keywords = "Bayesian network, Bioinformatics, Data mining, Electronic medical records (EMRs), Genome Wide Association Studies (GWAS), In silico, Integration, Single nucleotide polymorphisms (SNPs)",
author = "Vibha Anand and Marc Rosenman and Stephen Downs",
year = "2013",
month = "9",
doi = "10.1016/j.ijmedinf.2013.05.003",
language = "English",
volume = "82",
pages = "864--874",
journal = "International Journal of Medical Informatics",
issn = "1386-5056",
publisher = "Elsevier Ireland Ltd",
number = "9",

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T1 - Translating genome wide association study results to associations among common diseases

T2 - In silico study with an electronic medical record

AU - Anand, Vibha

AU - Rosenman, Marc

AU - Downs, Stephen

PY - 2013/9

Y1 - 2013/9

N2 - Objective: To develop a map of disease associations exclusively using two publicly available genetic sources: the catalog of single nucleotide polymorphisms (SNPs) from the HapMap, and the catalog of Genome Wide Association Studies (GWAS) from the NHGRI, and to evaluate it with a large, long-standing electronic medical record (EMR). Methods: A computational model, In Silico Bayesian Integration of GWAS (IsBIG), was developed to learn associations among diseases using a Bayesian network (BN) framework, using only genetic data. The IsBIG model (I-Model) was re-trained using data from our EMR (M-Model). Separately, another clinical model (C-Model) was learned from this training dataset. The I-Model was compared with both the M-Model and the C-Model for power to discriminate a disease given other diseases using a test dataset from our EMR. Area under receiver operator characteristics curve was used as a performance measure. Direct associations between diseases in the I-Model were also searched in the PubMed database and in classes of the Human Disease Network (HDN). Results: On the basis of genetic information alone, the I-Model linked a third of diseases from our EMR. When compared to the M-Model, the I-Model predicted diseases given other diseases with 94% specificity, 33% sensitivity, and 80% positive predictive value. The I-Model contained 117 direct associations between diseases. Of those associations, 20 (17%) were absent from the searches of the PubMed database; one of these was present in the C-Model. Of the direct associations in the I-Model, 7 (35%) were absent from disease classes of HDN. Conclusion: Using only publicly available genetic sources we have mapped associations in GWAS to a human disease map using an in silico approach. Furthermore, we have validated this disease map using phenotypic data from our EMR. Models predicting disease associations on the basis of known genetic associations alone are specific but not sensitive. Genetic data, as it currently exists, can only explain a fraction of the risk of a disease. Our approach makes a quantitative statement about disease variation that can be explained in an EMR on the basis of genetic associations described in the GWAS.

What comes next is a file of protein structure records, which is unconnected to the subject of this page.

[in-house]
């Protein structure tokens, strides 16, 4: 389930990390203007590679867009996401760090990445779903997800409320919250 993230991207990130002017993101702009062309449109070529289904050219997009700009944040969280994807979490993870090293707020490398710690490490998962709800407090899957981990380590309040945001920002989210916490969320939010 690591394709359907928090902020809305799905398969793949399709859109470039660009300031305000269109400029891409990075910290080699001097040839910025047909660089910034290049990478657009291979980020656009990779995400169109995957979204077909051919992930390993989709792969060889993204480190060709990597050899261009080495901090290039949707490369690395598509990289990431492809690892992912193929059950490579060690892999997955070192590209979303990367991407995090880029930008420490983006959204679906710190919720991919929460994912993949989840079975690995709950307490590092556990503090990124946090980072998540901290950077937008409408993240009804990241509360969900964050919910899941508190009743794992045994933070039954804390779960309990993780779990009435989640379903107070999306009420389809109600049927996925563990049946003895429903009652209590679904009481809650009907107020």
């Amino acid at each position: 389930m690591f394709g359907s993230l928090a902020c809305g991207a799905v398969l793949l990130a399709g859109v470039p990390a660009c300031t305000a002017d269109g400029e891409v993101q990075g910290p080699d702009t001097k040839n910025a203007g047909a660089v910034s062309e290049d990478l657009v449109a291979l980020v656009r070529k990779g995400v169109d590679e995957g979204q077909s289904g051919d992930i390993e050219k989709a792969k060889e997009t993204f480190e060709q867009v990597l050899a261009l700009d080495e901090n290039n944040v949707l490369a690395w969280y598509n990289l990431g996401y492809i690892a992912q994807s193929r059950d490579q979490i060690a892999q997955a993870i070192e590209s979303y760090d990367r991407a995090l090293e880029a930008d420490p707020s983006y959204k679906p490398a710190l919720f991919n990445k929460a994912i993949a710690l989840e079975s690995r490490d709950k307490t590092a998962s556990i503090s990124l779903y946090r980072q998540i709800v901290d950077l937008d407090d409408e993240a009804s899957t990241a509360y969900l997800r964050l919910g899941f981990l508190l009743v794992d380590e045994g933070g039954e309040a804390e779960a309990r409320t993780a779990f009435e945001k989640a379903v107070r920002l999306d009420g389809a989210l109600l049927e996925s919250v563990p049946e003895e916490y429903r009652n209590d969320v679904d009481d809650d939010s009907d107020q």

AB - Objective: To develop a map of disease associations exclusively using two publicly available genetic sources: the catalog of single nucleotide polymorphisms (SNPs) from the HapMap, and the catalog of Genome Wide Association Studies (GWAS) from the NHGRI, and to evaluate it with a large, long-standing electronic medical record (EMR). Methods: A computational model, In Silico Bayesian Integration of GWAS (IsBIG), was developed to learn associations among diseases using a Bayesian network (BN) framework, using only genetic data. The IsBIG model (I-Model) was re-trained using data from our EMR (M-Model). Separately, another clinical model (C-Model) was learned from this training dataset. The I-Model was compared with both the M-Model and the C-Model for power to discriminate a disease given other diseases using a test dataset from our EMR. Area under receiver operator characteristics curve was used as a performance measure. Direct associations between diseases in the I-Model were also searched in the PubMed database and in classes of the Human Disease Network (HDN). Results: On the basis of genetic information alone, the I-Model linked a third of diseases from our EMR. When compared to the M-Model, the I-Model predicted diseases given other diseases with 94% specificity, 33% sensitivity, and 80% positive predictive value. The I-Model contained 117 direct associations between diseases. Of those associations, 20 (17%) were absent from the searches of the PubMed database; one of these was present in the C-Model. Of the direct associations in the I-Model, 7 (35%) were absent from disease classes of HDN. Conclusion: Using only publicly available genetic sources we have mapped associations in GWAS to a human disease map using an in silico approach. Furthermore, we have validated this disease map using phenotypic data from our EMR. Models predicting disease associations on the basis of known genetic associations alone are specific but not sensitive. Genetic data, as it currently exists, can only explain a fraction of the risk of a disease. Our approach makes a quantitative statement about disease variation that can be explained in an EMR on the basis of genetic associations described in the GWAS.

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KW - Bioinformatics

KW - Data mining

KW - Electronic medical records (EMRs)

KW - Genome Wide Association Studies (GWAS)

KW - In silico

KW - Integration

KW - Single nucleotide polymorphisms (SNPs)